6 Plaintiff claims that defendant's prior ownership of two New York City condominiums, his previous indictment by a New York County Grand Jury in connection with an investigation into his activities as an executive of the Bank of Credit and Commerce International and his status as a defendant in several civil actions arising out of the September 11 terrorist attacks, which are currently pending in the United States District Court for the Southern District of New York, are proper bases for CPLR 302 (a) (1) jurisdiction. But these contacts are irrelevant to our analysis because plaintiff's declaratory judgment action arises not out of these acts, but out of defendant's activities related to the English judgment (see Johnson v Ward, 4 NY3d 516, 520  ["coincidental" activities not related to cause of action are "too insubstantial" to support long-arm jurisdiction).
7 Plaintiff's reliance upon defendant's posting of the result of the English action on his website also fails to establish purposeful availment (see Best Van Lines, 490 F3d at 253-54 [posting of defamatory comments on "website accessible to readers in New York . . . d[oes] not constitute 'transacting business' under section 302 (a) (1)"]).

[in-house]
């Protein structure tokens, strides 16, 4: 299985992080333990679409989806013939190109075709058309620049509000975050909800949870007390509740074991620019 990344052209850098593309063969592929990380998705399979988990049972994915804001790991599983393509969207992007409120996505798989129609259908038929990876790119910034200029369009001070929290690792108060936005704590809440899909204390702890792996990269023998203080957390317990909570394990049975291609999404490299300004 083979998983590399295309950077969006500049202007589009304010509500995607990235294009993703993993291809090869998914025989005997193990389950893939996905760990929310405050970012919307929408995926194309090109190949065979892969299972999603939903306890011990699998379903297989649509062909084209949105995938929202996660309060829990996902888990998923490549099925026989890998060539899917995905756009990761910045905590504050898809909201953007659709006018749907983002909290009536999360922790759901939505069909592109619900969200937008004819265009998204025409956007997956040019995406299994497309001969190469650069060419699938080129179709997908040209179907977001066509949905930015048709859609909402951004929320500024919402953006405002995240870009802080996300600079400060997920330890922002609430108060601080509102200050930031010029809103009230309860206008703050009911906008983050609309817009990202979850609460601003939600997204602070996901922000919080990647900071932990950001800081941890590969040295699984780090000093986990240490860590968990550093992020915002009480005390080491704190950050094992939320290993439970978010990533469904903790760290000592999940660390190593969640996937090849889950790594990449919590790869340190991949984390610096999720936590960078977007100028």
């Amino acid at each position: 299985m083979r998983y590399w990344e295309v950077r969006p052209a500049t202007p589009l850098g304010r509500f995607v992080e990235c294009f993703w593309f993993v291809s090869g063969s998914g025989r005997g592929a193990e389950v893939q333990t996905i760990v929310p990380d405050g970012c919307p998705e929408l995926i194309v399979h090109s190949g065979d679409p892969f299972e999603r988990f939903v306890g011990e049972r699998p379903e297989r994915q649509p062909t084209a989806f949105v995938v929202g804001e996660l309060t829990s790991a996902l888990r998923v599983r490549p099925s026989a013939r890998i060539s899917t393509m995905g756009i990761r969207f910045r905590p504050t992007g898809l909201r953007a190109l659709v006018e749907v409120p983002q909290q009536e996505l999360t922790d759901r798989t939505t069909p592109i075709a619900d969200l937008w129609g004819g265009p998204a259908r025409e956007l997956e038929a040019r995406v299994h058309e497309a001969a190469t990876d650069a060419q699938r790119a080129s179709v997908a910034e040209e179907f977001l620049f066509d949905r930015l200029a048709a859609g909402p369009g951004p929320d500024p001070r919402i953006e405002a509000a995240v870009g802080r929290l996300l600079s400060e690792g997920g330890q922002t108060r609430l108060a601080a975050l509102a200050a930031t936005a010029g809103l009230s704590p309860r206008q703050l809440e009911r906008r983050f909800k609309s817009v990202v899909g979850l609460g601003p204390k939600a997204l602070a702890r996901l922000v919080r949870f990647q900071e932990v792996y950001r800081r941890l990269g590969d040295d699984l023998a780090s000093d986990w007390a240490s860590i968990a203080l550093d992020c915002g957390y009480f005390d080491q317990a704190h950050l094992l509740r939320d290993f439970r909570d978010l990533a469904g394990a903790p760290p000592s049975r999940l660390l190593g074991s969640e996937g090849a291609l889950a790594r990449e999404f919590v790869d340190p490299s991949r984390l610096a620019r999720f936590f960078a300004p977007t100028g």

8 Although eight Ninth Circuit judges found personal jurisdiction over the French civil rights groups, Yahoo! was ultimately dismissed on the merits. This was because six judges, sitting on the eleven-member panel, voted to dismiss the case for lack of personal jurisdiction and ripeness, respectively (see 433 F3d at 1224 ["When the votes of the three judges who conclude that the suit is unripe are combined with the votes of the three dissenting judges who conclude that there is no personal jurisdiction . . . there are six votes to dismiss"]).
9 Plaintiff's assertion that our prior reliance upon U.S. Supreme Court due process precedents when interpreting CPLR 302 (a) (1) should lead to adoption of Yahoo's holding here is unavailing. Indeed, as one member of the en banc panel opined:
10 Because we conclude that defendant has not transacted business in New York, it is unnecessary to reach the second prong of CPLR 302 (a) (1), whether plaintiff's declaratory judgment action "aris[es] out of" defendant's alleged New York contacts.